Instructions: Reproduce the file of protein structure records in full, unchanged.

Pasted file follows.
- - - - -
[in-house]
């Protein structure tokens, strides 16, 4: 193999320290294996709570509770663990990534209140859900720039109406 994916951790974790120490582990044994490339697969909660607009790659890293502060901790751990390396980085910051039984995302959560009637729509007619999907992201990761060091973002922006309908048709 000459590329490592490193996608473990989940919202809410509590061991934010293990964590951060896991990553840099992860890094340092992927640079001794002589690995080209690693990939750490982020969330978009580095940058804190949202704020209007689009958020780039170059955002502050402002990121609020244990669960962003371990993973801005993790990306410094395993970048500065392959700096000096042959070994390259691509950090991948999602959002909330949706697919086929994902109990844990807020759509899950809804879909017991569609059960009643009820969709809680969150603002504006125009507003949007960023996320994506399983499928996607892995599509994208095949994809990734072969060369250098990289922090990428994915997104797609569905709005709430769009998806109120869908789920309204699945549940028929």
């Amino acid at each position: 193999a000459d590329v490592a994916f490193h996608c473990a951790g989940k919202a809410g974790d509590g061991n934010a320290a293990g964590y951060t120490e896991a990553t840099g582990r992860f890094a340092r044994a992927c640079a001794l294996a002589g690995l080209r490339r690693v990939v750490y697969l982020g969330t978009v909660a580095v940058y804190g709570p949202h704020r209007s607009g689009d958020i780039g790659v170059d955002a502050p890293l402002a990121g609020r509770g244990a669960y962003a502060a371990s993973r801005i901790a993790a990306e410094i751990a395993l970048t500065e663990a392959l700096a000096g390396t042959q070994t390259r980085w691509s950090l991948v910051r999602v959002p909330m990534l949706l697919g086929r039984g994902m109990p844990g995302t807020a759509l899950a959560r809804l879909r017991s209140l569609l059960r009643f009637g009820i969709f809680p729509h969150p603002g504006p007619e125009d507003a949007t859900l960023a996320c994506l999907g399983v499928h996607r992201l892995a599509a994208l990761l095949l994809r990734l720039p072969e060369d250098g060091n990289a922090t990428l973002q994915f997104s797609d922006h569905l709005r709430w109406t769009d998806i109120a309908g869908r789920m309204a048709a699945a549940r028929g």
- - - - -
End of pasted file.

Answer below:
[in-house]
């Protein structure tokens, strides 16, 4: 193999320290294996709570509770663990990534209140859900720039109406 994916951790974790120490582990044994490339697969909660607009790659890293502060901790751990390396980085910051039984995302959560009637729509007619999907992201990761060091973002922006309908048709 000459590329490592490193996608473990989940919202809410509590061991934010293990964590951060896991990553840099992860890094340092992927640079001794002589690995080209690693990939750490982020969330978009580095940058804190949202704020209007689009958020780039170059955002502050402002990121609020244990669960962003371990993973801005993790990306410094395993970048500065392959700096000096042959070994390259691509950090991948999602959002909330949706697919086929994902109990844990807020759509899950809804879909017991569609059960009643009820969709809680969150603002504006125009507003949007960023996320994506399983499928996607892995599509994208095949994809990734072969060369250098990289922090990428994915997104797609569905709005709430769009998806109120869908789920309204699945549940028929």
């Amino acid at each position: 193999a000459d590329v490592a994916f490193h996608c473990a951790g989940k919202a809410g974790d509590g061991n934010a320290a293990g964590y951060t120490e896991a990553t840099g582990r992860f890094a340092r044994a992927c640079a001794l294996a002589g690995l080209r490339r690693v990939v750490y697969l982020g969330t978009v909660a580095v940058y804190g709570p949202h704020r209007s607009g689009d958020i780039g790659v170059d955002a502050p890293l402002a990121g609020r509770g244990a669960y962003a502060a371990s993973r801005i901790a993790a990306e410094i751990a395993l970048t500065e663990a392959l700096a000096g390396t042959q070994t390259r980085w691509s950090l991948v910051r999602v959002p909330m990534l949706l697919g086929r039984g994902m109990p844990g995302t807020a759509l899950a959560r809804l879909r017991s209140l569609l059960r009643f009637g009820i969709f809680p729509h969150p603002g504006p007619e125009d507003a949007t859900l960023a996320c994506l999907g399983v499928h996607r992201l892995a599509a994208l990761l095949l994809r990734l720039p072969e060369d250098g060091n990289a922090t990428l973002q994915f997104s797609d922006h569905l709005r709430w109406t769009d998806i109120a309908g869908r789920m309204a048709a699945a549940r028929g």